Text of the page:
Is it important to live in a democracy? (short answer: a resounding no)

Warning: heavily jaded ramblings to ensue. Proceed at your own risk.

Being the gleefully insufferable pedant i am, it is my business to be pedantic and pedantic i shall be.
Though i admittedly hope to convince you of the necessity of this particular instance of 'pedantism' (yes- how calculatedly ironic a use of the word indeed), feel free to charge me of belligerent contrarianism.
Before my pseudo-scathing ramblings subsume the point however, all aboard!

Were the question asking if it's more important to live in a democracy than say a monarchy, communist state or
*insert choice unsavoury sounding system*, i would unflinchingly choose a democracy every time. But it isn't, so i won't.

A google search, not of the word 'democracy', but of the demonstrably more relevant words: 'policy' and 'mechanism' yielded this:
Policy: a set of ideas
Mechanism: a process, technique, or system for achieving a set of ideas

The systems design principle of the separation of policy and mechanism states-
"mechanisms should not dictate(or overly restrict) the policies. Decoupling the mechanism implementations from the policy specifications makes it possible for different applications to use the same mechanism implementations with different policies. This means that those mechanisms are likely to better meet the needs of a wider range of users, for a longer period of time. Also, hardwiring policy and mechanism together has two bad effects:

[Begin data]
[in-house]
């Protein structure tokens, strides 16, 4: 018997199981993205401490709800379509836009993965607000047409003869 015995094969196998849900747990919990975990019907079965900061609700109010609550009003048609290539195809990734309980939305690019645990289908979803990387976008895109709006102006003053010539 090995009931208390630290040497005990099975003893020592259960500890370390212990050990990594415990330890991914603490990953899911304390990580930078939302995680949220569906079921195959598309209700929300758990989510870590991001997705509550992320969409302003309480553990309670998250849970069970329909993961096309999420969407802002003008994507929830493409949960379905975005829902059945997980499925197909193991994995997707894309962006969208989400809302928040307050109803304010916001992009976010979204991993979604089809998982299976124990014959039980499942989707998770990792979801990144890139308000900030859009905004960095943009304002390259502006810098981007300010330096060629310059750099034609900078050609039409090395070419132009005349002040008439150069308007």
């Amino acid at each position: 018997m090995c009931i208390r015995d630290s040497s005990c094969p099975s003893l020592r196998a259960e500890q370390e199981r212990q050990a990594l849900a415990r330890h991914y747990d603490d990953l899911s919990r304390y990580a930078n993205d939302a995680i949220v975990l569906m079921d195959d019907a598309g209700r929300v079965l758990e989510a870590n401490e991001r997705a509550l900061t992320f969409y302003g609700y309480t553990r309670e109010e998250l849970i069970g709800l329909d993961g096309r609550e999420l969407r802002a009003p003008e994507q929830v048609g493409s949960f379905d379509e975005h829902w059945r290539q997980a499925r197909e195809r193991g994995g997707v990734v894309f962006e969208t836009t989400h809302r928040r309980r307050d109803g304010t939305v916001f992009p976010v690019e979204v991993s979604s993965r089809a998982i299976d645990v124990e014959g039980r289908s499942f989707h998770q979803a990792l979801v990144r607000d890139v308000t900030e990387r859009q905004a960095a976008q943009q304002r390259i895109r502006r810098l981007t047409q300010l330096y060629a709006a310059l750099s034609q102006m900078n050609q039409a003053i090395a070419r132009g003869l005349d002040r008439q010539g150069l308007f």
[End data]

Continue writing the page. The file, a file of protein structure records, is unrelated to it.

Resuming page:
1. It makes policy rigid and harder to change in response to user requirements.
2. Trying to change policy has a strong tendency to destabilise the mechanisms. On the other hand, by separating mechanism and policy, it is possible to experiment with new policies without breaking mechanisms. We can also test the mechanism independently and thoroughly."

This paragraph was taken directly from a handbook titled 'the art of unix programming' and is about the architecture of modules in the unix operating system- a seemingly far cry from politics. Unwittingly, the writer of this handbook makes my case much more convincingly (and succinctly to boot) than i ever can. The pertinence of his principle to the scaffold of 'democracy' is undeniable! Quite bluntly, 'democracy' here is just a crude mechanism with all its faults and flourishes, attempting to execute the underpinning idea of equality.

'Equality', 'equity', 'fairness', (please allow this hypocritical pedant to conveniently ignore semantics here or this would be even more a veritable Russian nesting doll of arguments than it already is) whatever you name it, my notions of equality are about as idealistic as you'd expect of me-
an 'equal' system to me means that every individual of it must be an equal vector to drive any change in their reality, with the sole determinant of relative success being effort.

This, however purportedly similar, stands firmly at odds to my conception of 'democracy'-
a democracy in my view, is about the movement of circumstance towards a reflection of the ideological stances of its constituents.

While the idea that discourse around democracy should be limited to it as a concept operating in a vacuum relieved of all applicative baggage has ensconced itself in popular opinion; i see absolutely no reason to afford it any such luxury.
Contrarily, millennia of shielding it from well deservedly critical eyes has sewed ideological stagnation in its practice, leaving us taking it for granted, high on some ethereal pedestal above any damming trifles.